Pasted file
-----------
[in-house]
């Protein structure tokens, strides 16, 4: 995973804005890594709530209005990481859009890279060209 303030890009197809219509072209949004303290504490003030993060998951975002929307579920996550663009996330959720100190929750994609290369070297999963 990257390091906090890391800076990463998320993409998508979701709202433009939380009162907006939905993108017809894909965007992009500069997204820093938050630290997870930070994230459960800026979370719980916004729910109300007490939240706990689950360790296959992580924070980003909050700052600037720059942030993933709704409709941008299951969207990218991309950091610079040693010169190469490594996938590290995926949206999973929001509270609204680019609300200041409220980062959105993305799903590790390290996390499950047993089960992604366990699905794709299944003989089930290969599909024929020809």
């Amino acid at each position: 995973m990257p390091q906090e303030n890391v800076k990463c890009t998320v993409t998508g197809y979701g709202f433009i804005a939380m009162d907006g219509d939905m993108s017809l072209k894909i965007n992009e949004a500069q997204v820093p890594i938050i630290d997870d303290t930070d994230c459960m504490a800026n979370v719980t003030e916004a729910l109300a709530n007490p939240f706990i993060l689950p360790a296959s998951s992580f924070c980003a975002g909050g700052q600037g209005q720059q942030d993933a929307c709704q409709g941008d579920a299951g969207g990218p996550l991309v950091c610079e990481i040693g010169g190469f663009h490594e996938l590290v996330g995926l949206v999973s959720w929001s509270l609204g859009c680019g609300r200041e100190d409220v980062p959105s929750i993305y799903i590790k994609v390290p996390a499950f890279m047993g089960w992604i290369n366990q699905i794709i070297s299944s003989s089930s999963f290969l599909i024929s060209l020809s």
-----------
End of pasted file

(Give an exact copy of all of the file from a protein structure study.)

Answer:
[in-house]
């Protein structure tokens, strides 16, 4: 995973804005890594709530209005990481859009890279060209 303030890009197809219509072209949004303290504490003030993060998951975002929307579920996550663009996330959720100190929750994609290369070297999963 990257390091906090890391800076990463998320993409998508979701709202433009939380009162907006939905993108017809894909965007992009500069997204820093938050630290997870930070994230459960800026979370719980916004729910109300007490939240706990689950360790296959992580924070980003909050700052600037720059942030993933709704409709941008299951969207990218991309950091610079040693010169190469490594996938590290995926949206999973929001509270609204680019609300200041409220980062959105993305799903590790390290996390499950047993089960992604366990699905794709299944003989089930290969599909024929020809």
């Amino acid at each position: 995973m990257p390091q906090e303030n890391v800076k990463c890009t998320v993409t998508g197809y979701g709202f433009i804005a939380m009162d907006g219509d939905m993108s017809l072209k894909i965007n992009e949004a500069q997204v820093p890594i938050i630290d997870d303290t930070d994230c459960m504490a800026n979370v719980t003030e916004a729910l109300a709530n007490p939240f706990i993060l689950p360790a296959s998951s992580f924070c980003a975002g909050g700052q600037g209005q720059q942030d993933a929307c709704q409709g941008d579920a299951g969207g990218p996550l991309v950091c610079e990481i040693g010169g190469f663009h490594e996938l590290v996330g995926l949206v999973s959720w929001s509270l609204g859009c680019g609300r200041e100190d409220v980062p959105s929750i993305y799903i590790k994609v390290p996390a499950f890279m047993g089960w992604i290369n366990q699905i794709i070297s299944s003989s089930s999963f290969l599909i024929s060209l020809s």